TIPP CITY — At their meeting Monday night, the Tipp City council heard the results of a cost of service study that examined the city’s electric utility service rates and recommended new, increased rates for city customers.
“As (the costs of purchasing power) go up, you want the rates your charging to your customers to reflect those costs in the power supply,” Don Gruenemeyer of Sawvel & Associates, who conducted the study, said during council’s study session.
According to Gruenemeyer, the current customer charges are lower than they should be when compared to the costs of purchasing power and maintaining facilities.
While Gruenemeyer said the monthly residential customer charge should be closer to $18 — it is currently $4 — he suggested a monthly charge of $10. Other consumers would also see changes, like an increase from $100 to $150 for large power consumers, and a $150 dollar increase for large power customers.
This change would also include adding the power cost to the customer charge, which would lower the monthly energy charge, he said.
The city has about 4,200 residential customers, 20 large power customers, and three or four industrial power consumers, Gruenemeyer added.
Council president Joe Gibson said that he is reluctant to raise rates on residential customers from $4 to $10.
“It’s like taxes, where is it going to end? You can make an argument to raise taxes of every day of the week,” Gibson said.
Councilman John Kessler argued that it would not be fair for the utility’s larger users to subsidize residential users, adding that it might deter business growth in the city.
“Our job as a body is to make sure that our systems and services that we provide are solvent and equitable and done correctly,” Councilwoman Carrie Arblaster said. “It just seems like we’ve been somewhat negligent in not assessing our rates in a proper fashion and so we’re really out of whack.”
As part of the Miami Conservancy District, the City of Tipp City was honored for its part in keeping the Great Miami River one of the healthiest waterways in the country.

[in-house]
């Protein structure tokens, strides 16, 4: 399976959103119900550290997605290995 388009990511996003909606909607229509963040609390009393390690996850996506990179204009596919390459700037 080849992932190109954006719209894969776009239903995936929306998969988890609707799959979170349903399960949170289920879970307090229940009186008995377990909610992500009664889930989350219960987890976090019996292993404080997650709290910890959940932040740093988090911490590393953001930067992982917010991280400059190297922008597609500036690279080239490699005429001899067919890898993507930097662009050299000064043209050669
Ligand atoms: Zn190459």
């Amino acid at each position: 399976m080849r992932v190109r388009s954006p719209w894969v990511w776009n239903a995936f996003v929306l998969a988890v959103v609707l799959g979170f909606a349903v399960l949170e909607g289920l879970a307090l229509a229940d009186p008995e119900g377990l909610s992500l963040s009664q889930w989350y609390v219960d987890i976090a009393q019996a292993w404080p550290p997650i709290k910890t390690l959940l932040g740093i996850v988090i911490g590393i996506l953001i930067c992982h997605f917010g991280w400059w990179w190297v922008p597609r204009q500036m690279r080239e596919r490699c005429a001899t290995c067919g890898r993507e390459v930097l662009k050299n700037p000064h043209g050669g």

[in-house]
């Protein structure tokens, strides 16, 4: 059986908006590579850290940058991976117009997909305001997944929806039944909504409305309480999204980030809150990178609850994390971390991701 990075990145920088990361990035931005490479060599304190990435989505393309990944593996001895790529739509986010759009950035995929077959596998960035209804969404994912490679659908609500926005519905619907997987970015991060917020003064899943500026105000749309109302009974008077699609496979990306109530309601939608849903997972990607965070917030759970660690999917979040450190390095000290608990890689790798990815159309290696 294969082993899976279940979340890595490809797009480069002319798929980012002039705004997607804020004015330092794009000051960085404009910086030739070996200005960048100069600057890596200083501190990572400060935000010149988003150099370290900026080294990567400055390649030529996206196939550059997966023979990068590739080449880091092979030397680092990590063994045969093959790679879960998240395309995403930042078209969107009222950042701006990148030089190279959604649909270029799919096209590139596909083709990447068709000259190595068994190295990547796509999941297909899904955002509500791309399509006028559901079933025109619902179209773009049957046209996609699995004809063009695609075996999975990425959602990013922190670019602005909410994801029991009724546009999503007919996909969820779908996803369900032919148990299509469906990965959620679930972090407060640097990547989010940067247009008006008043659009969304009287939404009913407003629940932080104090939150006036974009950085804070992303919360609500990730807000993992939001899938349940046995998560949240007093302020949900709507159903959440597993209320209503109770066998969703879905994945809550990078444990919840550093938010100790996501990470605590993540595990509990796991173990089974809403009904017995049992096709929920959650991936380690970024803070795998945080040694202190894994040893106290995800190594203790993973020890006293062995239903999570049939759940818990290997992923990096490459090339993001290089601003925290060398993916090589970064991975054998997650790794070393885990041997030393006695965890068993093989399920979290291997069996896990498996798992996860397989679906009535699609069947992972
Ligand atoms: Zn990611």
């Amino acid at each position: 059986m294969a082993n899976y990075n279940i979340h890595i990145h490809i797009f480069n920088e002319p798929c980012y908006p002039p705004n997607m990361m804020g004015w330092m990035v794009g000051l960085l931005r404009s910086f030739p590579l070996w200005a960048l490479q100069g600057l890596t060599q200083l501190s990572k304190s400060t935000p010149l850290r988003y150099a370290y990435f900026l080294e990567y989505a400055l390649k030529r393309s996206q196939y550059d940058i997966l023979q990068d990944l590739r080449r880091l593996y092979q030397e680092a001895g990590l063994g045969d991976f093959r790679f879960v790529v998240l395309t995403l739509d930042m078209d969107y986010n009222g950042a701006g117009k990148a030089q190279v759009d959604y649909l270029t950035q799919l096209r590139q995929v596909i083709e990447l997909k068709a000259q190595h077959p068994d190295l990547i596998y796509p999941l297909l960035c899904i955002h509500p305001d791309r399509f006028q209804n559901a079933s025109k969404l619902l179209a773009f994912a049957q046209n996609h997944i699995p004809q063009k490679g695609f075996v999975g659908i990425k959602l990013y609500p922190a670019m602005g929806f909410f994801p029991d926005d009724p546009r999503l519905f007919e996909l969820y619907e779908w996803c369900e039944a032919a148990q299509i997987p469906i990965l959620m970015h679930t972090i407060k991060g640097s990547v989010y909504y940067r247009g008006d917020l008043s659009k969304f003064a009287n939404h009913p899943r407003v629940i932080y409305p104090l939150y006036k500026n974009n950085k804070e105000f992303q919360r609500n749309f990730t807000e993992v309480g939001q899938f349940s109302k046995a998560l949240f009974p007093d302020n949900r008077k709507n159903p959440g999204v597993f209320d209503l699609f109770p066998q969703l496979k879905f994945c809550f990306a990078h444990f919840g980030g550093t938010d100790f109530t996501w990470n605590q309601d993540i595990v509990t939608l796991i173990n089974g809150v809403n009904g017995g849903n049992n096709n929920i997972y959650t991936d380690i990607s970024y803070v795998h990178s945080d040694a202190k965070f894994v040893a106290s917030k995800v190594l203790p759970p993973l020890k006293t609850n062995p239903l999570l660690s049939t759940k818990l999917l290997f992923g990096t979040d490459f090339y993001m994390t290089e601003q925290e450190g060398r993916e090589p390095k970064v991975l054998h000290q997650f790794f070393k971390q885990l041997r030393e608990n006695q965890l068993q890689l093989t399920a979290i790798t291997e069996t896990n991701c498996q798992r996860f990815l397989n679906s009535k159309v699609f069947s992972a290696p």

During the meeting, Miami Conservancy District Manager Sarah Hippensteel-Hall announced to council that the Great Miami River Watershed Trail was recently named a National Water Trail System by the Secretary of the Interior in recognition of the National Parks Service’s 100th anniversary.
The national trail designation is only one of 22 in the U.S. and the only one in Ohio, Hippensteel-Hall said.
Council also honored clerk of council Janice Bates, who achieved her Master Municipal Clerk designation.
To achieve this designation, Bates first earned her Certified Municipal Clerks designation and participated in an advanced continuing education program.
In other business, council approved a contract with American Municipal Power for the purchase of solar power.
American Municipal Power will build, own and operate solar facilities in member communities. Tipp City has agreed to purchase 5 megawatts of power from this project, but will not be hosting a solar site.
The estimated cost for this project is $33 per megawatt hour for a 25 year term. Participation is expected to result in a slight reduction to the city’s overall power rate.
Reach Cecilia Fox at firstname.lastname@example.org.